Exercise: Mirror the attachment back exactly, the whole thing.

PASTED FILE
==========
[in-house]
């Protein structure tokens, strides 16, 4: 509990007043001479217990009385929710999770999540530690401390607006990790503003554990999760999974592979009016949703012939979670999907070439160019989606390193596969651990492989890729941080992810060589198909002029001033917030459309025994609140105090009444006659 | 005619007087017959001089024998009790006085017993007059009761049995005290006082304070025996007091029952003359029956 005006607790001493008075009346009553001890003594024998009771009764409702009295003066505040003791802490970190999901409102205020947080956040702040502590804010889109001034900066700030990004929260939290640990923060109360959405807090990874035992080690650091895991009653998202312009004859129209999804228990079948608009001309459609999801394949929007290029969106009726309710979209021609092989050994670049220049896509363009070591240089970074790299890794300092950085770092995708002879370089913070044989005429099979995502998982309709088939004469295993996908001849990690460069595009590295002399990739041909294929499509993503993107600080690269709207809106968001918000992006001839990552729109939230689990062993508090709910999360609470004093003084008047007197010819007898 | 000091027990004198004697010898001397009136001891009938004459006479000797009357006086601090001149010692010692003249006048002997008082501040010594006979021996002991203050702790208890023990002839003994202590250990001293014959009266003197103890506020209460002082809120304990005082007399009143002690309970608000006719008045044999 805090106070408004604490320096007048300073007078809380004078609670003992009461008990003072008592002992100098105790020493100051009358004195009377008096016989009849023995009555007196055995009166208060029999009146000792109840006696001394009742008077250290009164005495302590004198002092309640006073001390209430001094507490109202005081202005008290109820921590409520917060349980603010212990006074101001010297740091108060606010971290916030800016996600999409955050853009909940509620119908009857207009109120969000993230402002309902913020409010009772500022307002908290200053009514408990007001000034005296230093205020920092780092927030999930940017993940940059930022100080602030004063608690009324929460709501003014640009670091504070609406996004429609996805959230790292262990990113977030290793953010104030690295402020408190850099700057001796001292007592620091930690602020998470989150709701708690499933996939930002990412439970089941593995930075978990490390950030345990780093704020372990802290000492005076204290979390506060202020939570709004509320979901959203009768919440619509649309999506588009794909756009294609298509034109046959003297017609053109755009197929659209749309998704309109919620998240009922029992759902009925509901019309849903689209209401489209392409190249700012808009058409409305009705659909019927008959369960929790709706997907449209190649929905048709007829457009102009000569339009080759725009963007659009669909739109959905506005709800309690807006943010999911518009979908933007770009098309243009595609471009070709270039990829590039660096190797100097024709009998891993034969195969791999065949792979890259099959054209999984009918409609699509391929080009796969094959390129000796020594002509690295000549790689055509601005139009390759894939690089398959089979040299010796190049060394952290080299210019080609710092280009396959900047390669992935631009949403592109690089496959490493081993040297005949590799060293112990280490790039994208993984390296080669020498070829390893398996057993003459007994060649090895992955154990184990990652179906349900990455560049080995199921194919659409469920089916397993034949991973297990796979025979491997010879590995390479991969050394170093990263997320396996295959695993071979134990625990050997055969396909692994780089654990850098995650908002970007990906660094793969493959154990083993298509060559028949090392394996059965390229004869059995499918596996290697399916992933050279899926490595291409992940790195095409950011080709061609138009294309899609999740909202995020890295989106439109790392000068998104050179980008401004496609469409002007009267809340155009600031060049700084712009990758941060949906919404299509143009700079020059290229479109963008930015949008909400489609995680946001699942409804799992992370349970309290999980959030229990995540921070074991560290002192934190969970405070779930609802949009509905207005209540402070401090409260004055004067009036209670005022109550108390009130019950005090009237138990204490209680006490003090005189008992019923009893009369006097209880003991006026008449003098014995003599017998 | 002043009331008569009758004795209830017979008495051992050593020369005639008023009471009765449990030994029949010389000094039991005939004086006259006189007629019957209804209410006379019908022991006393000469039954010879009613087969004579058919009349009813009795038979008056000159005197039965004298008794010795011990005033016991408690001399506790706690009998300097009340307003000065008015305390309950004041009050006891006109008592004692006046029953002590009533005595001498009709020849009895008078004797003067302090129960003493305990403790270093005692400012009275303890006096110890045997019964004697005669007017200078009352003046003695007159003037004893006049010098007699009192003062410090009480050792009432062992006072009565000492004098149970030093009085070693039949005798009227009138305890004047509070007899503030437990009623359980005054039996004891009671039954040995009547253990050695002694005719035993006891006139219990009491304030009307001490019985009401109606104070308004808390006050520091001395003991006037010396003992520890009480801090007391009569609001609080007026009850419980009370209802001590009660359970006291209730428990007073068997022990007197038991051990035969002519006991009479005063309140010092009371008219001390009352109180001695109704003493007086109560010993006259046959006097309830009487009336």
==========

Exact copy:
[in-house]
């Protein structure tokens, strides 16, 4: 509990007043001479217990009385929710999770999540530690401390607006990790503003554990999760999974592979009016949703012939979670999907070439160019989606390193596969651990492989890729941080992810060589198909002029001033917030459309025994609140105090009444006659 | 005619007087017959001089024998009790006085017993007059009761049995005290006082304070025996007091029952003359029956 005006607790001493008075009346009553001890003594024998009771009764409702009295003066505040003791802490970190999901409102205020947080956040702040502590804010889109001034900066700030990004929260939290640990923060109360959405807090990874035992080690650091895991009653998202312009004859129209999804228990079948608009001309459609999801394949929007290029969106009726309710979209021609092989050994670049220049896509363009070591240089970074790299890794300092950085770092995708002879370089913070044989005429099979995502998982309709088939004469295993996908001849990690460069595009590295002399990739041909294929499509993503993107600080690269709207809106968001918000992006001839990552729109939230689990062993508090709910999360609470004093003084008047007197010819007898 | 000091027990004198004697010898001397009136001891009938004459006479000797009357006086601090001149010692010692003249006048002997008082501040010594006979021996002991203050702790208890023990002839003994202590250990001293014959009266003197103890506020209460002082809120304990005082007399009143002690309970608000006719008045044999 805090106070408004604490320096007048300073007078809380004078609670003992009461008990003072008592002992100098105790020493100051009358004195009377008096016989009849023995009555007196055995009166208060029999009146000792109840006696001394009742008077250290009164005495302590004198002092309640006073001390209430001094507490109202005081202005008290109820921590409520917060349980603010212990006074101001010297740091108060606010971290916030800016996600999409955050853009909940509620119908009857207009109120969000993230402002309902913020409010009772500022307002908290200053009514408990007001000034005296230093205020920092780092927030999930940017993940940059930022100080602030004063608690009324929460709501003014640009670091504070609406996004429609996805959230790292262990990113977030290793953010104030690295402020408190850099700057001796001292007592620091930690602020998470989150709701708690499933996939930002990412439970089941593995930075978990490390950030345990780093704020372990802290000492005076204290979390506060202020939570709004509320979901959203009768919440619509649309999506588009794909756009294609298509034109046959003297017609053109755009197929659209749309998704309109919620998240009922029992759902009925509901019309849903689209209401489209392409190249700012808009058409409305009705659909019927008959369960929790709706997907449209190649929905048709007829457009102009000569339009080759725009963007659009669909739109959905506005709800309690807006943010999911518009979908933007770009098309243009595609471009070709270039990829590039660096190797100097024709009998891993034969195969791999065949792979890259099959054209999984009918409609699509391929080009796969094959390129000796020594002509690295000549790689055509601005139009390759894939690089398959089979040299010796190049060394952290080299210019080609710092280009396959900047390669992935631009949403592109690089496959490493081993040297005949590799060293112990280490790039994208993984390296080669020498070829390893398996057993003459007994060649090895992955154990184990990652179906349900990455560049080995199921194919659409469920089916397993034949991973297990796979025979491997010879590995390479991969050394170093990263997320396996295959695993071979134990625990050997055969396909692994780089654990850098995650908002970007990906660094793969493959154990083993298509060559028949090392394996059965390229004869059995499918596996290697399916992933050279899926490595291409992940790195095409950011080709061609138009294309899609999740909202995020890295989106439109790392000068998104050179980008401004496609469409002007009267809340155009600031060049700084712009990758941060949906919404299509143009700079020059290229479109963008930015949008909400489609995680946001699942409804799992992370349970309290999980959030229990995540921070074991560290002192934190969970405070779930609802949009509905207005209540402070401090409260004055004067009036209670005022109550108390009130019950005090009237138990204490209680006490003090005189008992019923009893009369006097209880003991006026008449003098014995003599017998 | 002043009331008569009758004795209830017979008495051992050593020369005639008023009471009765449990030994029949010389000094039991005939004086006259006189007629019957209804209410006379019908022991006393000469039954010879009613087969004579058919009349009813009795038979008056000159005197039965004298008794010795011990005033016991408690001399506790706690009998300097009340307003000065008015305390309950004041009050006891006109008592004692006046029953002590009533005595001498009709020849009895008078004797003067302090129960003493305990403790270093005692400012009275303890006096110890045997019964004697005669007017200078009352003046003695007159003037004893006049010098007699009192003062410090009480050792009432062992006072009565000492004098149970030093009085070693039949005798009227009138305890004047509070007899503030437990009623359980005054039996004891009671039954040995009547253990050695002694005719035993006891006139219990009491304030009307001490019985009401109606104070308004808390006050520091001395003991006037010396003992520890009480801090007391009569609001609080007026009850419980009370209802001590009660359970006291209730428990007073068997022990007197038991051990035969002519006991009479005063309140010092009371008219001390009352109180001695109704003493007086109560010993006259046959006097309830009487009336």